Fake Twitter and Fake Reviews

There’s more than just fake news out there, there are also Twitter bots and fake product reviews. I have a couple links to help with both of these.

First, if you see a suspicious Twitter account (suspicious maybe because all it does is post weird political memes 24/7, for example), you can check it at Botometer. It can tell you how probable it is that a particular account is a bot rather than a fellow human. It can also check followers (of your own or another account) to see which might be more likely to be bots. I don’t know how practical it is for large-scale bot-detecting, but it’s a fun little tool if you see an account you think might be fake.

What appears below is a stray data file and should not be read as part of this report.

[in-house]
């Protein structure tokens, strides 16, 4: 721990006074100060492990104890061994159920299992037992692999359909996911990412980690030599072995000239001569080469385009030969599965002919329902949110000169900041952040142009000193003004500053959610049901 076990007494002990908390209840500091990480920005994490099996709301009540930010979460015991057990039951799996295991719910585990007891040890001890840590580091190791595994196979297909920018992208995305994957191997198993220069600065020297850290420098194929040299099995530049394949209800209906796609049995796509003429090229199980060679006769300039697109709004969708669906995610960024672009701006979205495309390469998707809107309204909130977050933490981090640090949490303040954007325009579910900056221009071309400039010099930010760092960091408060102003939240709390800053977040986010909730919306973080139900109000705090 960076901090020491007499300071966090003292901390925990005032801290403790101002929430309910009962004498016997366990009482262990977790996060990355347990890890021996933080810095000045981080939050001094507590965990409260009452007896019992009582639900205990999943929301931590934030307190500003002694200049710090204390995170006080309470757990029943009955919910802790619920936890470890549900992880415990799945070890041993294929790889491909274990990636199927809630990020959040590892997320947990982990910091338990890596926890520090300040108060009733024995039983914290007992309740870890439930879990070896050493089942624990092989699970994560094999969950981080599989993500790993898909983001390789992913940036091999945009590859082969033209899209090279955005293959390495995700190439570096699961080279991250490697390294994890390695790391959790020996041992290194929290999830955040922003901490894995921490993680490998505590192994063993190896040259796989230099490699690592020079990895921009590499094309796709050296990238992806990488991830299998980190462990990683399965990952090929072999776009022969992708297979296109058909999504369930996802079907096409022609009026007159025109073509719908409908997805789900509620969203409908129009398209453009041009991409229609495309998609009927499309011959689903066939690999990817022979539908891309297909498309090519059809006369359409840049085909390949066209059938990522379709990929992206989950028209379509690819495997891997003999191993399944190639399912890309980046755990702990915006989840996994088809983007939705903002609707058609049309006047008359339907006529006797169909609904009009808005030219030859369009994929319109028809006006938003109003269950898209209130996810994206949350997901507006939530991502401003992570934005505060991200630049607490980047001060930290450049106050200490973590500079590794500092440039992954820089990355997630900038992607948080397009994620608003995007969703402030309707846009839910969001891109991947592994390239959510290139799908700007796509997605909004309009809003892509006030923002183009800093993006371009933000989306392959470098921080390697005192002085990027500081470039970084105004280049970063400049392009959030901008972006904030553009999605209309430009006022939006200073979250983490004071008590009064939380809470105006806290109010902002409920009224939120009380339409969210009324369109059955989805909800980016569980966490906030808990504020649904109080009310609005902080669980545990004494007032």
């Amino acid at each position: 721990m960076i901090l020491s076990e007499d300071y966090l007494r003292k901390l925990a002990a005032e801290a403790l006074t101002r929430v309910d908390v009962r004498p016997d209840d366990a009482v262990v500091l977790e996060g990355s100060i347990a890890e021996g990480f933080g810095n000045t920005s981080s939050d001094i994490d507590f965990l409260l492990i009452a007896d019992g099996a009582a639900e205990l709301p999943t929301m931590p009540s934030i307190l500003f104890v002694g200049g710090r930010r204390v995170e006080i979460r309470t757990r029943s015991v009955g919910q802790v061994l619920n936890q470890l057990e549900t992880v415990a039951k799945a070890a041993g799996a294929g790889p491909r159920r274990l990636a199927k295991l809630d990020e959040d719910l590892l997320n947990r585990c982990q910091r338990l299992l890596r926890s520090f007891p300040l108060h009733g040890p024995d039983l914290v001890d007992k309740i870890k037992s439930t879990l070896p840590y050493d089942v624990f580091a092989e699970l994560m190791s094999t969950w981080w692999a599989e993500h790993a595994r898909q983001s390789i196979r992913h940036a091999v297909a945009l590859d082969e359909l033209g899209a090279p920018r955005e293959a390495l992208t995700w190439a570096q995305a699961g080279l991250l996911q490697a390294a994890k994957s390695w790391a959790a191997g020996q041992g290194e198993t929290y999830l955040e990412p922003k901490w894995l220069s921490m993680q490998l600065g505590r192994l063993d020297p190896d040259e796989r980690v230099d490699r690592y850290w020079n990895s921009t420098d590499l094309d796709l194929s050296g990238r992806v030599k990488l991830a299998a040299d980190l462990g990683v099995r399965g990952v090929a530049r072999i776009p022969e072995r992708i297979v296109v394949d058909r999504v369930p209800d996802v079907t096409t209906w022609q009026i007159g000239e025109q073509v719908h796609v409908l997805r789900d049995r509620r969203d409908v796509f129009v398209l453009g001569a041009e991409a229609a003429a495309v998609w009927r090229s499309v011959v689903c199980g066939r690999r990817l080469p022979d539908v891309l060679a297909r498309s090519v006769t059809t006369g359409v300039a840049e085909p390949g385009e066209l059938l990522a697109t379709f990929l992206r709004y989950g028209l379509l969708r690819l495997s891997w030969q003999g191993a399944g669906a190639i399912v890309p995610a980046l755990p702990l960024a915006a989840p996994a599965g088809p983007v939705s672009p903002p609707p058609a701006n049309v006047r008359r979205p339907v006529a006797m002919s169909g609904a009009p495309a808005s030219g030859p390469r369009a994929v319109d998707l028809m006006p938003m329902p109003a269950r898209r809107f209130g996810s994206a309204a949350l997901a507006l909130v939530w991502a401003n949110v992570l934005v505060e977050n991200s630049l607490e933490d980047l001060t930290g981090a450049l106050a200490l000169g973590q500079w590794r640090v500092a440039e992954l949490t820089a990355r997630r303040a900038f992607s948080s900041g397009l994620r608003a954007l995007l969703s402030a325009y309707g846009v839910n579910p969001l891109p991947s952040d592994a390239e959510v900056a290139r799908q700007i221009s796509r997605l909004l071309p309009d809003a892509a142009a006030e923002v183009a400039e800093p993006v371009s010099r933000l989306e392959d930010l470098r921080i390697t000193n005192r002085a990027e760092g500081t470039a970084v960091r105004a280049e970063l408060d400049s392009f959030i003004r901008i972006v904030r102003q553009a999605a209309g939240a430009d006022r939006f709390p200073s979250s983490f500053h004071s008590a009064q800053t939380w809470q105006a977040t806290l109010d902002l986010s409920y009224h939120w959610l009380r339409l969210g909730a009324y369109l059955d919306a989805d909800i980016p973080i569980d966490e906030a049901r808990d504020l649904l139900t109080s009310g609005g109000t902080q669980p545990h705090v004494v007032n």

Another handy website is Fakespot. Fakespot can tell you how reliable the reviews for a particular product is. It covers Amazon, Yelp, TripAdvisor, and the Apple App store. So, for instance, if you are searching for bluetooth headphones on Amazon, you might, like me, sort the results by the highest rating. Then the top of the list is a brand you’ve never heard of, so you can plug it into Fakespot and find out if those reviews are really reliable. If it looks like the assessment below, then you know you probably need to keep looking:

fakespot

I’ve noticed that electronics (especially those with brand names I’ve never heard in my life) are especially notorious for fake reviews.

If you see results more like this, though, you know the reviews are more legit:

fakespot2

To learn more about how it works, check out their About Us page.

 

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